|Following a series of incidents that harmed national heritages last year, they once again asserted that heritage couldn't "live" if it is separated from the community. — Photo motthegioi
by Khanh Chi
During a recent conference that looked at the Viet Nam Cultural Heritage Association's 2104-19 term, researchers and managers spent most of their time discussing solutions to community-based cultural heritage development.
Following a series of incidents that harmed national heritages last year, they once again asserted that heritage couldn't "live" if it is separated from the community.
In the latest development, HCM City's People's Committee last month requested relevant authorities to preserve parts of the more than 100-year-old Sai Gon Tax Trade Centre. The move came following opposition to a plan to restructure the building, one of more than 60 structures built by French colonialists from 1859 to 1954.
The Sai Gon Tax Trade Centre was to be torn down to make way for metro construction and a new building, but the project met with resistance from the local community. More than 2,500 students, architects and researchers, and two foreign diplomats in the city, signed a petition calling for the preservation of the building as well as proposing solutions to that end.
The decision proves the community can triumph over authorities in the conservation of cultural heritage.
As you may know, controversy quickly broke out in October in the central province of Quang Binh after a plan was approved to build a cable car in the world's largest cave, Son Doong. The cave lies at the heart of the Phong Nha – Ke Bang National Park, a national and UNESCO heritage site.
Even the Ministry of Culture, Sports and Tourism was forced to jump in to demand the project be postponed, perhaps forever.
Researcher Nguyen Quang Giai from the Centre for Urban Research and Development argued that: "Culture heritage belongs to the whole nation and all social strata, so it is necessary to respect the views of the community to conserve and develop cultural values.
"The participation of the people is an indispensable part of the process of planning, conserving and developing national values, because the ultimate aim of this process is for the people," he added.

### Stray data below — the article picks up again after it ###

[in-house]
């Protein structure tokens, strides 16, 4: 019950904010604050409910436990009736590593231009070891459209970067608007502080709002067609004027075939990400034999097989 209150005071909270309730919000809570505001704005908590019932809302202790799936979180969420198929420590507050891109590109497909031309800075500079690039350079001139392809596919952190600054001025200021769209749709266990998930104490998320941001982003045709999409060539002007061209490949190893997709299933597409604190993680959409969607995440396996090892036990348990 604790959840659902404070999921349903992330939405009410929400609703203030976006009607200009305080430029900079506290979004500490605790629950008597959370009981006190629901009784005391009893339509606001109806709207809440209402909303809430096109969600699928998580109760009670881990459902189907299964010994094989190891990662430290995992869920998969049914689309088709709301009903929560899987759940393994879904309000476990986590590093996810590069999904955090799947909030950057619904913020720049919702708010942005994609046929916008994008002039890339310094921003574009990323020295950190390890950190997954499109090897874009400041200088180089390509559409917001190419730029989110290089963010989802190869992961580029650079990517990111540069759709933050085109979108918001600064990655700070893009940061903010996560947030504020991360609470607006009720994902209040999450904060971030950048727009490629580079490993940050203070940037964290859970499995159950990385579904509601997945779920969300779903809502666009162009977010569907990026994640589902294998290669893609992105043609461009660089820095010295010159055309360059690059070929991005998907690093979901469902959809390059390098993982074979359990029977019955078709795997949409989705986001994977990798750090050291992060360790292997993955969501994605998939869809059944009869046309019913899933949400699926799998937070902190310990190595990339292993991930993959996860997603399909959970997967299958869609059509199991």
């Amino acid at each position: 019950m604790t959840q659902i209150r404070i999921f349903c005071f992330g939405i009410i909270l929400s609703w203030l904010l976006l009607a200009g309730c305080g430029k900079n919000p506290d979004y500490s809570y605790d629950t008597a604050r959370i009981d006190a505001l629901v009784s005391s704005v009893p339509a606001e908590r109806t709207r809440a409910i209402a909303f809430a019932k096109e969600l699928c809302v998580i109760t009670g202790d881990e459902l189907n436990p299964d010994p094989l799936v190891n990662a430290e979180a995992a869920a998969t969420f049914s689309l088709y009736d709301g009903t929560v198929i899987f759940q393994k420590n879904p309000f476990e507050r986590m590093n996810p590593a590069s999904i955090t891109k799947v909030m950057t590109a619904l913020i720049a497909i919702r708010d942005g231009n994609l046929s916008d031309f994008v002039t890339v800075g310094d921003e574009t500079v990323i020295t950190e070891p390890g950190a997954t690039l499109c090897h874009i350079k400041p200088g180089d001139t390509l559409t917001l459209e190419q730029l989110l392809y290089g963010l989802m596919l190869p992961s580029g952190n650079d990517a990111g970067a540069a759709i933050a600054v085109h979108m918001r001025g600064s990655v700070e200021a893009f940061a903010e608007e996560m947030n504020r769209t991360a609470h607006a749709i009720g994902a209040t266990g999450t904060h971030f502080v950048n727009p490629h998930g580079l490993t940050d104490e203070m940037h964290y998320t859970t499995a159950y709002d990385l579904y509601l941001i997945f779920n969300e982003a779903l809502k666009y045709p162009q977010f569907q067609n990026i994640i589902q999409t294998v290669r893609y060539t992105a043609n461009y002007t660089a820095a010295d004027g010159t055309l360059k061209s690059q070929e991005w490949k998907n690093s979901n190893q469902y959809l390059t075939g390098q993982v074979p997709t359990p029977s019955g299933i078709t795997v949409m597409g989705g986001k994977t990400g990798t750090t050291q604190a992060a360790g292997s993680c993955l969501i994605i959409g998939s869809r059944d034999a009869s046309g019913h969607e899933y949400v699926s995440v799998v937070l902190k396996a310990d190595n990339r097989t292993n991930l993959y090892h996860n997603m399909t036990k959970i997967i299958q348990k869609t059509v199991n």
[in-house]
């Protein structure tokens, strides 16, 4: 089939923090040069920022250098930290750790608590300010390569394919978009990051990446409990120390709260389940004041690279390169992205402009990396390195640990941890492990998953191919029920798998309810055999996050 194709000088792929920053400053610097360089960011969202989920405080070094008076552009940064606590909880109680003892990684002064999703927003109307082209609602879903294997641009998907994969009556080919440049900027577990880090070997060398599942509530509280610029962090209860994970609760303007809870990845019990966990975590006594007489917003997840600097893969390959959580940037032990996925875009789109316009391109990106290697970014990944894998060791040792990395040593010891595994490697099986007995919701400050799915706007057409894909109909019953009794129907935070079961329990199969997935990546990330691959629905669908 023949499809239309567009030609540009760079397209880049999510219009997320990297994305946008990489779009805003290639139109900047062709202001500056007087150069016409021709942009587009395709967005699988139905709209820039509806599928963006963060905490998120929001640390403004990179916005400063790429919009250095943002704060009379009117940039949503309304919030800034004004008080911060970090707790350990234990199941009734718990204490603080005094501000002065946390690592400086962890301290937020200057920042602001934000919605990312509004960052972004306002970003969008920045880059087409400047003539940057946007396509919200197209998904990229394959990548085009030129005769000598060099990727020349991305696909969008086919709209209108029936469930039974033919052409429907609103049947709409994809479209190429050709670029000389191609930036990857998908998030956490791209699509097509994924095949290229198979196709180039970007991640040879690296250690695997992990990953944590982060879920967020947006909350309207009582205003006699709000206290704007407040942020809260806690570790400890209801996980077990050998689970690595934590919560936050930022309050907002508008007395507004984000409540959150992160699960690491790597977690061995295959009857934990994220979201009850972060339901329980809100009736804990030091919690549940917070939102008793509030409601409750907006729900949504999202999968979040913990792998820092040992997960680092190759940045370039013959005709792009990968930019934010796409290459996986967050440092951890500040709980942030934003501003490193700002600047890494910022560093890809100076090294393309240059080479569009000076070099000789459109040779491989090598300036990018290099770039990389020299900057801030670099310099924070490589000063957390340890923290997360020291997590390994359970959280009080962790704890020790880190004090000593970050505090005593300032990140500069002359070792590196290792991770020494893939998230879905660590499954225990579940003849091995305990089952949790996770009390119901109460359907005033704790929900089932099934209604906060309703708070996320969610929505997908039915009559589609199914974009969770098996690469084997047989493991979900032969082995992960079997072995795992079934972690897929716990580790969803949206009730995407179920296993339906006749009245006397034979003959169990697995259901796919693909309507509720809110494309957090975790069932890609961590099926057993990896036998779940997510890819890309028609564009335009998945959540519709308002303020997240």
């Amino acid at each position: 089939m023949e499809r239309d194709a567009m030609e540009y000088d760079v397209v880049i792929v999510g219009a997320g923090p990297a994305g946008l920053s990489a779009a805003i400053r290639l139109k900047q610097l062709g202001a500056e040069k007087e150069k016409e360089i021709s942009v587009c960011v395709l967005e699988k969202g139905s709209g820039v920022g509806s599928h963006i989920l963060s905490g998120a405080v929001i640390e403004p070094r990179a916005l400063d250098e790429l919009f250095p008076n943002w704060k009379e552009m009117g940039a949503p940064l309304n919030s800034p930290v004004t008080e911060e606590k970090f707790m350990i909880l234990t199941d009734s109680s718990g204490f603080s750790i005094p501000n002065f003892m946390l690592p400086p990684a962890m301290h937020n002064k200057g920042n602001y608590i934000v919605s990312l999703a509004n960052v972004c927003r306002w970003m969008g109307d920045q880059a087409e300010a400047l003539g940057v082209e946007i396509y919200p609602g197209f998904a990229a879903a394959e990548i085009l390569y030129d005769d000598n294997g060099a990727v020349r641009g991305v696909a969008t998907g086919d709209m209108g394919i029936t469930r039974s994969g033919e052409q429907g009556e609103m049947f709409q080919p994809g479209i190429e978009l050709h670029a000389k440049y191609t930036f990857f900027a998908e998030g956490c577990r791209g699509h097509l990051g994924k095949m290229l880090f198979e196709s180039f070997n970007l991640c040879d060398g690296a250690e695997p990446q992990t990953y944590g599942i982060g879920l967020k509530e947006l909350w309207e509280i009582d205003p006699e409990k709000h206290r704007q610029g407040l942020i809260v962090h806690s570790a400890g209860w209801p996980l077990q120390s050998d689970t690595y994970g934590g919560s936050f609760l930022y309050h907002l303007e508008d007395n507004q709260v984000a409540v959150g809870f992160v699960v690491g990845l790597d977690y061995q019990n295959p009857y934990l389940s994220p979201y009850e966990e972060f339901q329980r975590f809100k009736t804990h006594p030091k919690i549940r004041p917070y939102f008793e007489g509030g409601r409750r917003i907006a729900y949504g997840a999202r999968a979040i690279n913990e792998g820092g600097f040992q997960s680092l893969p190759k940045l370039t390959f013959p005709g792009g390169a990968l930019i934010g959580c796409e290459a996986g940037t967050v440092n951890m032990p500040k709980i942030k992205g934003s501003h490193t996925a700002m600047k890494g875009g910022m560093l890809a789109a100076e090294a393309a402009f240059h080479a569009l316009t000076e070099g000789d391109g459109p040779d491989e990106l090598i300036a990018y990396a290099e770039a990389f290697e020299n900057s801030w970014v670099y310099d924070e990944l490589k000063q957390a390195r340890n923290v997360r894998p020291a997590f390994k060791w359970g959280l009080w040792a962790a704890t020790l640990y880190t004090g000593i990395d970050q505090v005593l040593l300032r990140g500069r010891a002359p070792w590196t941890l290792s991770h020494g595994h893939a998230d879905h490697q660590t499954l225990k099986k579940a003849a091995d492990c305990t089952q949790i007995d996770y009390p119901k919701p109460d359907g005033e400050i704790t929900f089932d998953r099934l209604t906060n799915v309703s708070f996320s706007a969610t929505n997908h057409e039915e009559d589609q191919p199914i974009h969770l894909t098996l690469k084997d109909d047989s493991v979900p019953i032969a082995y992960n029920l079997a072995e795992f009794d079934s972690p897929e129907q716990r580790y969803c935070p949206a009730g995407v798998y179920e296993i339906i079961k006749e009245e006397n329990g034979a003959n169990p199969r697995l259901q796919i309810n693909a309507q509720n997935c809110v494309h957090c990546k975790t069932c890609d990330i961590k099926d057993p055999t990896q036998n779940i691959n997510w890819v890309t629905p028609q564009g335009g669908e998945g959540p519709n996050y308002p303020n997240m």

In the modern life, conservation and development usually contradict one other.
"During Viet Nam's urbanisation, there has always been one side that wants to preserve the old and another side that wants to make space for the new," said architect Nguyen Huu Thai.
Some years ago, local residents from the ancient village of Duong Lam on the outskirts of Ha Noi petitioned for their "national relic" title to be restored. It remains a prime example of the contradiction between relic preservation and the demands of local residents in actual life.
The village was recognised as a national relic in 2005, but no plans were put in place to develop the village until a petition was submitted by representatives from 60 local households in 2013. The villagers couldn't rebuild or expand their homes to meet their needs due to regulations regarding relic preservation.
Now there is a plan to develop the village, which is home to numerous hundred-year-old houses, and local people have been given guidelines on how to develop tourism and create subsidiary jobs.
"We are working with Son Tay Town's People's Committee to focus on factors that will benefit people living in the vicinity of the heritage site while adhering to the "preservation to develop" philosophy to better manage the site," said the deputy head of the Duong Lam Village Management Board, Nguyen Trong An.
Among a range of ongoing and future projects to connect the role of the local community with the preservation of the village's ancient houses, the Scientific Union for Sustainable Tourism Development is organising tours for visitors during the rice harvests.
The first tours will start this year, enabling local farmers to make a good living from their produce.
"Farmers here only exploit rice as a foodstuff. They are unaware that rice can be used to create value in terms of landscapes, art, culture or construction materials," said union chairman Dr Nguyen Thu Hanh.
"Reality teaches us that no one, not even the authorities, can protect and develop cultural heritage values more effectively than the community which gave birth to them," said the chairman of Thanh Hoa Province's Lam Kinh Cultural Heritage Association, Ho Quang Son.
"If we – the authorities – find a way to benefit the local community, especially in places where typical cultural features are in danger of disappearing, I'm convinced that our heritage will be preserved and developed sustainably."
Son said the association's successful revival of the Tra Dong bronze-casting handicraft in Thieu Hoa, which was lost many years ago, was an example of community-based conservation of cultural values. — VNS